• Presence in New Zealand: You’ll need to have spent at least 240 days in New Zealand per year, and 1,350 days in total over the previous five years.
  • English language skills: You may need to demonstrate basic English language proficiency in the form of a school certificate or IELTS exam.
  • Character requirements: Any criminal charges or convictions could impact your eligibility for citizenship. You may need to provide a police check from any other countries you’ve lived in.

You can apply for New Zealand citizenship online or in-person.

At the time of this writing, it costs $470.20 NZD for adults (over 16) and $235.10 NZD for children. You’ll need the following documents:

  • Your birth certificate
  • Your existing passport
  • A passport photo (less than six months old)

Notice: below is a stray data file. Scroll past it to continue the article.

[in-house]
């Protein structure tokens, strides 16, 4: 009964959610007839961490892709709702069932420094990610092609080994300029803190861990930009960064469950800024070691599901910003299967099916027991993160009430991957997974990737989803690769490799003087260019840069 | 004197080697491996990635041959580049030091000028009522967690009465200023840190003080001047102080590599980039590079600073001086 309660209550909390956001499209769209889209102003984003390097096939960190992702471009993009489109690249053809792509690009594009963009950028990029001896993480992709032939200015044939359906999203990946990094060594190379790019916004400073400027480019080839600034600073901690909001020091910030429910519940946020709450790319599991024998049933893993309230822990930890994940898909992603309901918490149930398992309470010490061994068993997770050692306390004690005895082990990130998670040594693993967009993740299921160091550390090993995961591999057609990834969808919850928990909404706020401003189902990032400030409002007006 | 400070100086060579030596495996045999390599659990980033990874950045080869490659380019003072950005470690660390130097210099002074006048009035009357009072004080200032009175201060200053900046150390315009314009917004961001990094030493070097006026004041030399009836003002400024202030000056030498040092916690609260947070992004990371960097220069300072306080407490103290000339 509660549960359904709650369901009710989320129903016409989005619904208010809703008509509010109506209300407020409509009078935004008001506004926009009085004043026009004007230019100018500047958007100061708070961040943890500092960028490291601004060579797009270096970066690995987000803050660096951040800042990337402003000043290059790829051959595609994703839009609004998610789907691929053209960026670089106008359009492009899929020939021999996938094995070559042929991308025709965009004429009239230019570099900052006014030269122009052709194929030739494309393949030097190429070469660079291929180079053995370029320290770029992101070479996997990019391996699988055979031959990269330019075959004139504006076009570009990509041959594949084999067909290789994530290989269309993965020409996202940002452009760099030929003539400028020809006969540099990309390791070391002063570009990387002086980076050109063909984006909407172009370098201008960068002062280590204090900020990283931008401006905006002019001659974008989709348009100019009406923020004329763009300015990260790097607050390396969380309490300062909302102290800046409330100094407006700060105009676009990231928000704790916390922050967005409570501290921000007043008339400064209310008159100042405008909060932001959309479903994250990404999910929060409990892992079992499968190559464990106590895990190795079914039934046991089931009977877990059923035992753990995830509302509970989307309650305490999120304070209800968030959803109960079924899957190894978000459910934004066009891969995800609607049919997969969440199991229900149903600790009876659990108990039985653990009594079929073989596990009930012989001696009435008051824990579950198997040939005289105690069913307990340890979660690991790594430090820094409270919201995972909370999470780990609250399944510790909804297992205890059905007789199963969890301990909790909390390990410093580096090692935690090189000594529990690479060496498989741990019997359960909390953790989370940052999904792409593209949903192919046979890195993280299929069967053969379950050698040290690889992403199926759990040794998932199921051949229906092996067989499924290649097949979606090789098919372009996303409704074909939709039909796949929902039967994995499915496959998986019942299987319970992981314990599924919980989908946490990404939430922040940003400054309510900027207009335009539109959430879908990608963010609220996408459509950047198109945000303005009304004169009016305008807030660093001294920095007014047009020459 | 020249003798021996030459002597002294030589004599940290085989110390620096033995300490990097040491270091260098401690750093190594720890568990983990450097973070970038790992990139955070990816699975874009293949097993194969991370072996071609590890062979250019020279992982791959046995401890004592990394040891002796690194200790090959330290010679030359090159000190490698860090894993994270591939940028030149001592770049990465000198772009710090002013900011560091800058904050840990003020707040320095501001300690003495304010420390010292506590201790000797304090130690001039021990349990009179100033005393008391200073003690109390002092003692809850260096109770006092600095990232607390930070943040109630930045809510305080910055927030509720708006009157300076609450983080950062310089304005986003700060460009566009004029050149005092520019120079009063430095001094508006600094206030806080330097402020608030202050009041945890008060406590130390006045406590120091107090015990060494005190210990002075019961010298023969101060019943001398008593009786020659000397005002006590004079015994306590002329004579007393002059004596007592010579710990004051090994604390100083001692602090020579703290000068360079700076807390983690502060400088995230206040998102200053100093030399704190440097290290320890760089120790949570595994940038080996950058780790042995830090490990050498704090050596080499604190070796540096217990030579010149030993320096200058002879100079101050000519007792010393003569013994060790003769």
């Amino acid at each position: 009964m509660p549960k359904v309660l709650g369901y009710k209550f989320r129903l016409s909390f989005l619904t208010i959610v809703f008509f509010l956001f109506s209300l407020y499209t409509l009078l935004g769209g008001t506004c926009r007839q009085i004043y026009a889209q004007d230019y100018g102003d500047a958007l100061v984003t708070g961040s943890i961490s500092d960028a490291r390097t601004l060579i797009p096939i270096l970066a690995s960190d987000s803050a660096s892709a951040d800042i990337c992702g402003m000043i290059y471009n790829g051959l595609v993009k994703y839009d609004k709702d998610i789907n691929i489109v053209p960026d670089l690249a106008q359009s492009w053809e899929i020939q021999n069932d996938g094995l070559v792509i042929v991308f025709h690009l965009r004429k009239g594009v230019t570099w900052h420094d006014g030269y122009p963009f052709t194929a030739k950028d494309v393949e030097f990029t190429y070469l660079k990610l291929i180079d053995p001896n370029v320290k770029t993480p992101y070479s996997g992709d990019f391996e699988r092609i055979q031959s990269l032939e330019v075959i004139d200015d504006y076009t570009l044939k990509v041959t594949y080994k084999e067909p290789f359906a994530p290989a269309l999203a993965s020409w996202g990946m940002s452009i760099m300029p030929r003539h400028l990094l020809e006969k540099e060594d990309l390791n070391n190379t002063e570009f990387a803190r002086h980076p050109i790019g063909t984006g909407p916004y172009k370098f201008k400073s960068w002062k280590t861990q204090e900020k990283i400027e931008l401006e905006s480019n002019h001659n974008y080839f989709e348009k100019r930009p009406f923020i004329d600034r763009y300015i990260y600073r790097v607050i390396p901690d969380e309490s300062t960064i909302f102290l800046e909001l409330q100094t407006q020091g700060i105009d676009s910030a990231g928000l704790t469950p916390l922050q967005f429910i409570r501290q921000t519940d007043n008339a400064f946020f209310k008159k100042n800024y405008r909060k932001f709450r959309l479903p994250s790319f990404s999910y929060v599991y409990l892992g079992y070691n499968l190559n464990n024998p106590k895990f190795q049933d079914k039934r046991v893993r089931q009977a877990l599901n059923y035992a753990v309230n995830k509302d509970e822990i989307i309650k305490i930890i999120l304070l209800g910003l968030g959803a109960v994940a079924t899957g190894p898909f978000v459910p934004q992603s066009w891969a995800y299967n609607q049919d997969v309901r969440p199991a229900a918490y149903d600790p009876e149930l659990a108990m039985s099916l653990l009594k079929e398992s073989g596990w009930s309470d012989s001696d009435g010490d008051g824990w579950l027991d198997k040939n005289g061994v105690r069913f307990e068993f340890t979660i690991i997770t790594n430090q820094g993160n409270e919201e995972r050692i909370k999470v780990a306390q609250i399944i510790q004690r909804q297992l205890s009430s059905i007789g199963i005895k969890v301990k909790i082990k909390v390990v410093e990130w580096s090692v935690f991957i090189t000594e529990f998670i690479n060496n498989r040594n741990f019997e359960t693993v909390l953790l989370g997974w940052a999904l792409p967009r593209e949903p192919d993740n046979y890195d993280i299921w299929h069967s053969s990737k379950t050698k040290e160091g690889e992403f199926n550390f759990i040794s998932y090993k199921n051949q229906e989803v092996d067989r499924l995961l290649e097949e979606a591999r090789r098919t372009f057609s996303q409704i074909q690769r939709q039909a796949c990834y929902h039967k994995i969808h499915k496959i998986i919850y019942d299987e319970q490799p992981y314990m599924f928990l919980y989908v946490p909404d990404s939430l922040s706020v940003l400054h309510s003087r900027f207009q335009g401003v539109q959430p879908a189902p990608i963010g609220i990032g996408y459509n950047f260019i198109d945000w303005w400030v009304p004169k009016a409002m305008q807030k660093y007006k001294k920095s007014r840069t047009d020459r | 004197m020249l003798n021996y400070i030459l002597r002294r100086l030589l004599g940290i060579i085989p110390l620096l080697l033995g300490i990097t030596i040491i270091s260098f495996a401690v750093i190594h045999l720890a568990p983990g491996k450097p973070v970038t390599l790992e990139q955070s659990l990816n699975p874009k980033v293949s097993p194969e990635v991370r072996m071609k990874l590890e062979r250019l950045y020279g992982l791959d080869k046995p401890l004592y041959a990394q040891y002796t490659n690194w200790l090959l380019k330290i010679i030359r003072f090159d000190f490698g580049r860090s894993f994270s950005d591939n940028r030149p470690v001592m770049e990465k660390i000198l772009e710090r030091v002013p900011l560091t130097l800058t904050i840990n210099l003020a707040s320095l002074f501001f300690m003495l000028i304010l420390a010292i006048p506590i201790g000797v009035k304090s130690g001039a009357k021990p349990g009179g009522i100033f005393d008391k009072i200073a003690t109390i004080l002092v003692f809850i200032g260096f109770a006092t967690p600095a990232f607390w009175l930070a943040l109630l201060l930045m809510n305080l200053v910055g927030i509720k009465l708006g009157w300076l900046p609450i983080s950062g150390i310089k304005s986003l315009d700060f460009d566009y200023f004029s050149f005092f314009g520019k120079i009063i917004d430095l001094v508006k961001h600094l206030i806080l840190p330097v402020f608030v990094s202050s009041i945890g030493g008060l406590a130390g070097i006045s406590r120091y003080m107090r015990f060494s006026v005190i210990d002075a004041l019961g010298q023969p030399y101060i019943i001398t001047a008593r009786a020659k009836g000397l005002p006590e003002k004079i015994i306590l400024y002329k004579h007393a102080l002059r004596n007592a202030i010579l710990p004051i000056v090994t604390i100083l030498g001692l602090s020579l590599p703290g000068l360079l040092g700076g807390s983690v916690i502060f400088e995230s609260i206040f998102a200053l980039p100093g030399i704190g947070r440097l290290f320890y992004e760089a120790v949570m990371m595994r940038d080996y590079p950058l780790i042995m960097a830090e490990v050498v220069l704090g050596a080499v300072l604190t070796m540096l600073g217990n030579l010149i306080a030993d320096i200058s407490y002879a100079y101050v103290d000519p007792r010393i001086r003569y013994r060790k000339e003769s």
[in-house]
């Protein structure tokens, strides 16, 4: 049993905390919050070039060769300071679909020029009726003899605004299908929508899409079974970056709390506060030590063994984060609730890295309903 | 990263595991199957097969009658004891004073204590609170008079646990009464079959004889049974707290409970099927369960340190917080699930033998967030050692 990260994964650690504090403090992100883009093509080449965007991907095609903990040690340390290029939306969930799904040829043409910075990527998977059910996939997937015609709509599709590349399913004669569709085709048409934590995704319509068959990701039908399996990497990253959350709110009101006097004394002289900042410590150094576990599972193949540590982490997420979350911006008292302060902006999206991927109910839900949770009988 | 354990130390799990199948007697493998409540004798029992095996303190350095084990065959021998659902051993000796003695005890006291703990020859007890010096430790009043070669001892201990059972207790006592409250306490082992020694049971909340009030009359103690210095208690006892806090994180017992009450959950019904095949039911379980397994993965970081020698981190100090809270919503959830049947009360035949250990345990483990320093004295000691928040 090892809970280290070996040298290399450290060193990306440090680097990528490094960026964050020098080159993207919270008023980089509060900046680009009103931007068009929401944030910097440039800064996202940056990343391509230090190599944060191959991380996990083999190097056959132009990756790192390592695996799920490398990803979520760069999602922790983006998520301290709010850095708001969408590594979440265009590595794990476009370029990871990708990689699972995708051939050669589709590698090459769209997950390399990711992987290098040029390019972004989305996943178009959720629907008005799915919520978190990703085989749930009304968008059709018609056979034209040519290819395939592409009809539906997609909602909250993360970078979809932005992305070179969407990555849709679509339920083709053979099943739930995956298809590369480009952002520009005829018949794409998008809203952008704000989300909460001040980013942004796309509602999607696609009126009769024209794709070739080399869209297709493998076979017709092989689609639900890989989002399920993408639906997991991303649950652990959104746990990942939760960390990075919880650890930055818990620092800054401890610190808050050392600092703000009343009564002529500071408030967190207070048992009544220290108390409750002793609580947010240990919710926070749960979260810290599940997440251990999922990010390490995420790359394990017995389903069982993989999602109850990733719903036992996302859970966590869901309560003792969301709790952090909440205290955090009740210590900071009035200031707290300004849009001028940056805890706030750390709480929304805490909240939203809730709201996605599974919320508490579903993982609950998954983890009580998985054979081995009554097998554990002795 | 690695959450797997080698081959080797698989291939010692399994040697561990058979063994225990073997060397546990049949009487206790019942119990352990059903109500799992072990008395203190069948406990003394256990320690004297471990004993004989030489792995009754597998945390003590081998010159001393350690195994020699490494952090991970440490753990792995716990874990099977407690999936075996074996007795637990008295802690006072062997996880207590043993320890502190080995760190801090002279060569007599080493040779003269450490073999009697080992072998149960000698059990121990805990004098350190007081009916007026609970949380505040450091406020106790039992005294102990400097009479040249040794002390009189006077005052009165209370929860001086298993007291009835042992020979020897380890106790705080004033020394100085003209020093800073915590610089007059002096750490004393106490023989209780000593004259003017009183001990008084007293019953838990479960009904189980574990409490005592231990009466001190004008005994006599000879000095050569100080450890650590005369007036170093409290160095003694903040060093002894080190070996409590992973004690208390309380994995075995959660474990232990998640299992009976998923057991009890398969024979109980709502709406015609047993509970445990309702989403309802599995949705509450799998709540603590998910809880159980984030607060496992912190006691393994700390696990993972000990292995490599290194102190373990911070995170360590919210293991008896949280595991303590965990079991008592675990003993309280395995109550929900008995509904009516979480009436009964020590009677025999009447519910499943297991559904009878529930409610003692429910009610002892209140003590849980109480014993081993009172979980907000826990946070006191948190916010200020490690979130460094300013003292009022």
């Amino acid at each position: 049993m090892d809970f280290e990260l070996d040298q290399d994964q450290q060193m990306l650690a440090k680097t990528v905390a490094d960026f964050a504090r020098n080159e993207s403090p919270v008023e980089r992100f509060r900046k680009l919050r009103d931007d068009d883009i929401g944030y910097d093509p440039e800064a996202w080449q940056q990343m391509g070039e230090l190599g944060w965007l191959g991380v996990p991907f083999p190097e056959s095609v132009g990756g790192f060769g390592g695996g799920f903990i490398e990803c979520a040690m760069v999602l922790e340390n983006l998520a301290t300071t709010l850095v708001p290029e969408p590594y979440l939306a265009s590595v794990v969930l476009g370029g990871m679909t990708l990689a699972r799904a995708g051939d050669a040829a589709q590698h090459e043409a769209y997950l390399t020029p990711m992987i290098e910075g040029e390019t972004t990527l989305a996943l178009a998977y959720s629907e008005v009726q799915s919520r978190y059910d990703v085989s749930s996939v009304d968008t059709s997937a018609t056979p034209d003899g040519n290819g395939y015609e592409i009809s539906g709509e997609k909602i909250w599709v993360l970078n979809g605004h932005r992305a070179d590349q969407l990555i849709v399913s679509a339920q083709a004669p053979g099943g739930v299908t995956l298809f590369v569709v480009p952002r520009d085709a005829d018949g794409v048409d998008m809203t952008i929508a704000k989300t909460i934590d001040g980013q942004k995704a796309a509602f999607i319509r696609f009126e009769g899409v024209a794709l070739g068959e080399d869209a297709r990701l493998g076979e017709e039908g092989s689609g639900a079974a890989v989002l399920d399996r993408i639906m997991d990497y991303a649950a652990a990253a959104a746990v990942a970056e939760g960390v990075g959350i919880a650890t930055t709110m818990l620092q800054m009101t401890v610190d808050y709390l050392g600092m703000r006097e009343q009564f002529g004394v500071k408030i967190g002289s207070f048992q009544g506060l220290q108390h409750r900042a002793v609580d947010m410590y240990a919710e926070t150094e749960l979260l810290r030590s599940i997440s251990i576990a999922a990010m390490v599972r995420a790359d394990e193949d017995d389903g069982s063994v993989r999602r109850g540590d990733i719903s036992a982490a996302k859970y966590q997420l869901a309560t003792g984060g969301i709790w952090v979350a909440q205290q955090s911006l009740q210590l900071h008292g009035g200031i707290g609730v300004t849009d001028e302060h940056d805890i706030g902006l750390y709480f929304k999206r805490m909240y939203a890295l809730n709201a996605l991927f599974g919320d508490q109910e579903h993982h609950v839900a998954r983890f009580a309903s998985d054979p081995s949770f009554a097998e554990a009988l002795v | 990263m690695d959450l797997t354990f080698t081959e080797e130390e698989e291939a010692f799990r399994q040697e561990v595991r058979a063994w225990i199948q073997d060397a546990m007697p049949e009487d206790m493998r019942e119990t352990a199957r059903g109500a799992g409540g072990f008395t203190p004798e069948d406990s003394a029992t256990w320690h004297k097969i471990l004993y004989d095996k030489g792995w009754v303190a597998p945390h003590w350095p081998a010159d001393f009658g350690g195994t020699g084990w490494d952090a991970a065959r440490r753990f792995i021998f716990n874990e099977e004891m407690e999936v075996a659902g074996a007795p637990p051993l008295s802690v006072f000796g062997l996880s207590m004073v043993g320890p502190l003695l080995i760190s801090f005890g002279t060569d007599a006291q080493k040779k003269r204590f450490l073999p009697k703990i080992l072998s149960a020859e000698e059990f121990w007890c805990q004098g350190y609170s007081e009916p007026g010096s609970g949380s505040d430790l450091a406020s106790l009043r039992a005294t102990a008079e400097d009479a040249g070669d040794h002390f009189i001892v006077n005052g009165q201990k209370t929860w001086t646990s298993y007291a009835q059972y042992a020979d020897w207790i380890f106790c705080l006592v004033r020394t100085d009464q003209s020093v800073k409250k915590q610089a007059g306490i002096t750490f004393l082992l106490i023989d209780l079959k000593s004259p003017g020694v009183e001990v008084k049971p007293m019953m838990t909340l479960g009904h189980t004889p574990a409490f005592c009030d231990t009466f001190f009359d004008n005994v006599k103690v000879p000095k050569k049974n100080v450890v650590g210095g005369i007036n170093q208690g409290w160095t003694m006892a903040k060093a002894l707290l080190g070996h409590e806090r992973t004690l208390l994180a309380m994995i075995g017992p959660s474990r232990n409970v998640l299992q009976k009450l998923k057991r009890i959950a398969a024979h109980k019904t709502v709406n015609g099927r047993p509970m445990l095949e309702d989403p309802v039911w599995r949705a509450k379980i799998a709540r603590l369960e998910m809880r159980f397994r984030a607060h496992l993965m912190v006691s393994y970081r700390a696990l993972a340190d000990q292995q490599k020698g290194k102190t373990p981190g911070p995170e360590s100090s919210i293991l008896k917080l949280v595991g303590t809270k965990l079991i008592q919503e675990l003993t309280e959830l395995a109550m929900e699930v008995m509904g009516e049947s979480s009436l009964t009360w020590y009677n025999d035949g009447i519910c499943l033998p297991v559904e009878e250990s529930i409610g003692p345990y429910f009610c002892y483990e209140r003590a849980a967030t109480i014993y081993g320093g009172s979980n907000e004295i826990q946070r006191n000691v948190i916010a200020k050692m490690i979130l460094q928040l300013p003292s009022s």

• Your application form

If you’re applying online, you’ll also need a computer or mobile device with a camera as well as an account at RealMe to confirm your identity.

Processing times and citizenship ceremony

Once you’ve submitted your application, you can expect it to take anywhere from 4-19 months for the Department of Internal Affairs to review it.

The amount of time they take will depend on how much of your information can be verified automatically. Any name changes, gaps in residency, or missing documents could delay the process.

If the department determines that you’re eligible for NZ citizenship, they’ll invite you to attend an official citizenship ceremony. If you can’t make it, you can let them know, but you’ll need to attend one within a year of their decision.